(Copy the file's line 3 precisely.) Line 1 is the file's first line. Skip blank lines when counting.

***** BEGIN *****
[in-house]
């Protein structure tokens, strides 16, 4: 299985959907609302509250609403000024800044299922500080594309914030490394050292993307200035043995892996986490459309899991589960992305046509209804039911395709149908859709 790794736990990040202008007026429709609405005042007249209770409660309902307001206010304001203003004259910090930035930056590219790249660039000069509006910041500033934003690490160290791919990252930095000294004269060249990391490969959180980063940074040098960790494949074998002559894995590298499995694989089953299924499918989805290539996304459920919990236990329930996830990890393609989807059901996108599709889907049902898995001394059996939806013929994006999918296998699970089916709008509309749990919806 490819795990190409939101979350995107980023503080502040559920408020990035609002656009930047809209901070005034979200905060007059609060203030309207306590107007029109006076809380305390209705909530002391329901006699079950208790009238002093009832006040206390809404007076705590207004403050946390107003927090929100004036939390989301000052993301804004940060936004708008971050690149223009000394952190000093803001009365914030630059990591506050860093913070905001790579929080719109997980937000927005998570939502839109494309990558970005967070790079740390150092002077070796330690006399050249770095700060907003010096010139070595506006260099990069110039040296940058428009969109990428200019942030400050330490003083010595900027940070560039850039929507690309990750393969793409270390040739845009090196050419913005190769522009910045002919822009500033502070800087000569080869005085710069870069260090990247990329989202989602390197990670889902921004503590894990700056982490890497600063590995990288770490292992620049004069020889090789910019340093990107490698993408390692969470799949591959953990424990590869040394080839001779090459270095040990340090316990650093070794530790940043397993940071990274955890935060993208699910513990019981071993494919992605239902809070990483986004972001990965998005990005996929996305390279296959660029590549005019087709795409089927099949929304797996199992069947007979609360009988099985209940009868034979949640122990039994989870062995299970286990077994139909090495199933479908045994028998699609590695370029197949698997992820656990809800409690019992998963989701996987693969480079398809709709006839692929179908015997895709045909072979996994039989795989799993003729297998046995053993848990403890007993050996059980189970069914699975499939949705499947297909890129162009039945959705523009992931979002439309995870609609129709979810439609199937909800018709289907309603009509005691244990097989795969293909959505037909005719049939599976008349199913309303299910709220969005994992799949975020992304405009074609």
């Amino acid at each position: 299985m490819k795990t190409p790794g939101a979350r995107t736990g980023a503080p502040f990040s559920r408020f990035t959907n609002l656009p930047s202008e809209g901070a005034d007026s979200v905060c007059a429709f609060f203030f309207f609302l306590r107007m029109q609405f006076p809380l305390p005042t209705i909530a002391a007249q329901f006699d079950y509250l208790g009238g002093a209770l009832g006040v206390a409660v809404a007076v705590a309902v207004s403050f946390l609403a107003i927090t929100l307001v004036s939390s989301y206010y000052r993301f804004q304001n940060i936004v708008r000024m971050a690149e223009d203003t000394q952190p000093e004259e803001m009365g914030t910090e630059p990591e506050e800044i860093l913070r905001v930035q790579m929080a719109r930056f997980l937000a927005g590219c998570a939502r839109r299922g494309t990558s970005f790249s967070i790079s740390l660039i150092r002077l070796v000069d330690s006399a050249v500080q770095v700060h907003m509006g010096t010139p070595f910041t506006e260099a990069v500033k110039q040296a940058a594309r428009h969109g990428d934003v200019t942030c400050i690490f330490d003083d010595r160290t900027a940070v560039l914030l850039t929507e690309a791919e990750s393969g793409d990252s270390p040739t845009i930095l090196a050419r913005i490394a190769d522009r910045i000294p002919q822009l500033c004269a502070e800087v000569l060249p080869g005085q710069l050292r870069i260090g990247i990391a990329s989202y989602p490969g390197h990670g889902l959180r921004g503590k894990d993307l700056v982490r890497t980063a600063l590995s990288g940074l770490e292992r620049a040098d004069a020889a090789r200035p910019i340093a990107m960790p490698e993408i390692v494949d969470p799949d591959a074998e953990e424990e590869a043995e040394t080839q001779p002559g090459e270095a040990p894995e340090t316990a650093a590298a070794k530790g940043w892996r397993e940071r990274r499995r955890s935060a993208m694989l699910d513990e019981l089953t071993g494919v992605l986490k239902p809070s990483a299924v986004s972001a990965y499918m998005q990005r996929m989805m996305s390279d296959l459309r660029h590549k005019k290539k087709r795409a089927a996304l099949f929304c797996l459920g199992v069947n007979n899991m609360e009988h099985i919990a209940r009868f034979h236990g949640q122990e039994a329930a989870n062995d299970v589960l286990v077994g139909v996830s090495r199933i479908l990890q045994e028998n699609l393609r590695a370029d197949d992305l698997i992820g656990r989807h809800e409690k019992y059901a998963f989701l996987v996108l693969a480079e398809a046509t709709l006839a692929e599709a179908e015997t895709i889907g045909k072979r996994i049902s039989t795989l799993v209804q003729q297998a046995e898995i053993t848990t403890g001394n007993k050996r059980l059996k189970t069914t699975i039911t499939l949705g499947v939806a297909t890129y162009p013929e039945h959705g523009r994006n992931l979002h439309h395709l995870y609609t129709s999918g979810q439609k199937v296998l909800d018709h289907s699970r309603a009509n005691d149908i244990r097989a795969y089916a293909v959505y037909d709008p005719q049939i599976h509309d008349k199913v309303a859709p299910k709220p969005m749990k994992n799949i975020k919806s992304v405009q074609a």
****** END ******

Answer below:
């Amino acid at each position: 299985m490819k795990t190409p790794g939101a979350r995107t736990g980023a503080p502040f990040s559920r408020f990035t959907n609002l656009p930047s202008e809209g901070a005034d007026s979200v905060c007059a429709f609060f203030f309207f609302l306590r107007m029109q609405f006076p809380l305390p005042t209705i909530a002391a007249q329901f006699d079950y509250l208790g009238g002093a209770l009832g006040v206390a409660v809404a007076v705590a309902v207004s403050f946390l609403a107003i927090t929100l307001v004036s939390s989301y206010y000052r993301f804004q304001n940060i936004v708008r000024m971050a690149e223009d203003t000394q952190p000093e004259e803001m009365g914030t910090e630059p990591e506050e800044i860093l913070r905001v930035q790579m929080a719109r930056f997980l937000a927005g590219c998570a939502r839109r299922g494309t990558s970005f790249s967070i790079s740390l660039i150092r002077l070796v000069d330690s006399a050249v500080q770095v700060h907003m509006g010096t010139p070595f910041t506006e260099a990069v500033k110039q040296a940058a594309r428009h969109g990428d934003v200019t942030c400050i690490f330490d003083d010595r160290t900027a940070v560039l914030l850039t929507e690309a791919e990750s393969g793409d990252s270390p040739t845009i930095l090196a050419r913005i490394a190769d522009r910045i000294p002919q822009l500033c004269a502070e800087v000569l060249p080869g005085q710069l050292r870069i260090g990247i990391a990329s989202y989602p490969g390197h990670g889902l959180r921004g503590k894990d993307l700056v982490r890497t980063a600063l590995s990288g940074l770490e292992r620049a040098d004069a020889a090789r200035p910019i340093a990107m960790p490698e993408i390692v494949d969470p799949d591959a074998e953990e424990e590869a043995e040394t080839q001779p002559g090459e270095a040990p894995e340090t316990a650093a590298a070794k530790g940043w892996r397993e940071r990274r499995r955890s935060a993208m694989l699910d513990e019981l089953t071993g494919v992605l986490k239902p809070s990483a299924v986004s972001a990965y499918m998005q990005r996929m989805m996305s390279d296959l459309r660029h590549k005019k290539k087709r795409a089927a996304l099949f929304c797996l459920g199992v069947n007979n899991m609360e009988h099985i919990a209940r009868f034979h236990g949640q122990e039994a329930a989870n062995d299970v589960l286990v077994g139909v996830s090495r199933i479908l990890q045994e028998n699609l393609r590695a370029d197949d992305l698997i992820g656990r989807h809800e409690k019992y059901a998963f989701l996987v996108l693969a480079e398809a046509t709709l006839a692929e599709a179908e015997t895709i889907g045909k072979r996994i049902s039989t795989l799993v209804q003729q297998a046995e898995i053993t848990t403890g001394n007993k050996r059980l059996k189970t069914t699975i039911t499939l949705g499947v939806a297909t890129y162009p013929e039945h959705g523009r994006n992931l979002h439309h395709l995870y609609t129709s999918g979810q439609k199937v296998l909800d018709h289907s699970r309603a009509n005691d149908i244990r097989a795969y089916a293909v959505y037909d709008p005719q049939i599976h509309d008349k199913v309303a859709p299910k709220p969005m749990k994992n799949i975020k919806s992304v405009q074609a």